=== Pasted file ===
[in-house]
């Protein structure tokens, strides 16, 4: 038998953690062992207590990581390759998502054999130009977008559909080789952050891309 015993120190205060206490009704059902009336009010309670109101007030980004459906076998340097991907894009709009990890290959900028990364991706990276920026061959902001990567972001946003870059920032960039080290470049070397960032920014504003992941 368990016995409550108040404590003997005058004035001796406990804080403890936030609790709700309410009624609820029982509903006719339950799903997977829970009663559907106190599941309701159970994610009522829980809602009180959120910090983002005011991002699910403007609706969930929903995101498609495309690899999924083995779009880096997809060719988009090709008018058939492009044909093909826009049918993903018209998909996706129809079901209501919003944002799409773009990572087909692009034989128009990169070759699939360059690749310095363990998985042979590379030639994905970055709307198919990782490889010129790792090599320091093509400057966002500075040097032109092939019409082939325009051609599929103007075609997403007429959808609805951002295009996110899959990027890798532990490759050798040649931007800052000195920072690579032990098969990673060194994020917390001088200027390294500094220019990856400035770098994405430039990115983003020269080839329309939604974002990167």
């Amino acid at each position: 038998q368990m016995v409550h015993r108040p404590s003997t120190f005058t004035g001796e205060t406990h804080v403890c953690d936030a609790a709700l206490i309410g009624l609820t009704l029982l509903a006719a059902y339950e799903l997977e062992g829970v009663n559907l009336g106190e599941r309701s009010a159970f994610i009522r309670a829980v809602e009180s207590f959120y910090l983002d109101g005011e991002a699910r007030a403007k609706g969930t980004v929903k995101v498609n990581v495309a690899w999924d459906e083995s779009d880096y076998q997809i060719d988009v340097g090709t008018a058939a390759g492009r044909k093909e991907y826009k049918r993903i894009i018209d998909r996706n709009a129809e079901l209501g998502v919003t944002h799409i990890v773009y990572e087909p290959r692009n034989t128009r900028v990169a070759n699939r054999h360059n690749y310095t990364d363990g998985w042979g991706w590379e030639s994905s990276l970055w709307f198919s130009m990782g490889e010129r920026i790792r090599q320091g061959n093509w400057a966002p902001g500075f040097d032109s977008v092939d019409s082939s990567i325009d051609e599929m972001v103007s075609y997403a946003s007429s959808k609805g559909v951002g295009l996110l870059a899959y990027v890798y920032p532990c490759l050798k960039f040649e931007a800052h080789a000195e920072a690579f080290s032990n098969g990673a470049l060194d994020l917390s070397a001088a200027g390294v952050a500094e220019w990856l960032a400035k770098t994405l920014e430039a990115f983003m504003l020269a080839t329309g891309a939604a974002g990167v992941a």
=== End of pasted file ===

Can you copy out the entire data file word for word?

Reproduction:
[in-house]
């Protein structure tokens, strides 16, 4: 038998953690062992207590990581390759998502054999130009977008559909080789952050891309 015993120190205060206490009704059902009336009010309670109101007030980004459906076998340097991907894009709009990890290959900028990364991706990276920026061959902001990567972001946003870059920032960039080290470049070397960032920014504003992941 368990016995409550108040404590003997005058004035001796406990804080403890936030609790709700309410009624609820029982509903006719339950799903997977829970009663559907106190599941309701159970994610009522829980809602009180959120910090983002005011991002699910403007609706969930929903995101498609495309690899999924083995779009880096997809060719988009090709008018058939492009044909093909826009049918993903018209998909996706129809079901209501919003944002799409773009990572087909692009034989128009990169070759699939360059690749310095363990998985042979590379030639994905970055709307198919990782490889010129790792090599320091093509400057966002500075040097032109092939019409082939325009051609599929103007075609997403007429959808609805951002295009996110899959990027890798532990490759050798040649931007800052000195920072690579032990098969990673060194994020917390001088200027390294500094220019990856400035770098994405430039990115983003020269080839329309939604974002990167």
């Amino acid at each position: 038998q368990m016995v409550h015993r108040p404590s003997t120190f005058t004035g001796e205060t406990h804080v403890c953690d936030a609790a709700l206490i309410g009624l609820t009704l029982l509903a006719a059902y339950e799903l997977e062992g829970v009663n559907l009336g106190e599941r309701s009010a159970f994610i009522r309670a829980v809602e009180s207590f959120y910090l983002d109101g005011e991002a699910r007030a403007k609706g969930t980004v929903k995101v498609n990581v495309a690899w999924d459906e083995s779009d880096y076998q997809i060719d988009v340097g090709t008018a058939a390759g492009r044909k093909e991907y826009k049918r993903i894009i018209d998909r996706n709009a129809e079901l209501g998502v919003t944002h799409i990890v773009y990572e087909p290959r692009n034989t128009r900028v990169a070759n699939r054999h360059n690749y310095t990364d363990g998985w042979g991706w590379e030639s994905s990276l970055w709307f198919s130009m990782g490889e010129r920026i790792r090599q320091g061959n093509w400057a966002p902001g500075f040097d032109s977008v092939d019409s082939s990567i325009d051609e599929m972001v103007s075609y997403a946003s007429s959808k609805g559909v951002g295009l996110l870059a899959y990027v890798y920032p532990c490759l050798k960039f040649e931007a800052h080789a000195e920072a690579f080290s032990n098969g990673a470049l060194d994020l917390s070397a001088a200027g390294v952050a500094e220019w990856l960032a400035k770098t994405l920014e430039a990115f983003m504003l020269a080839t329309g891309a939604a974002g990167v992941a």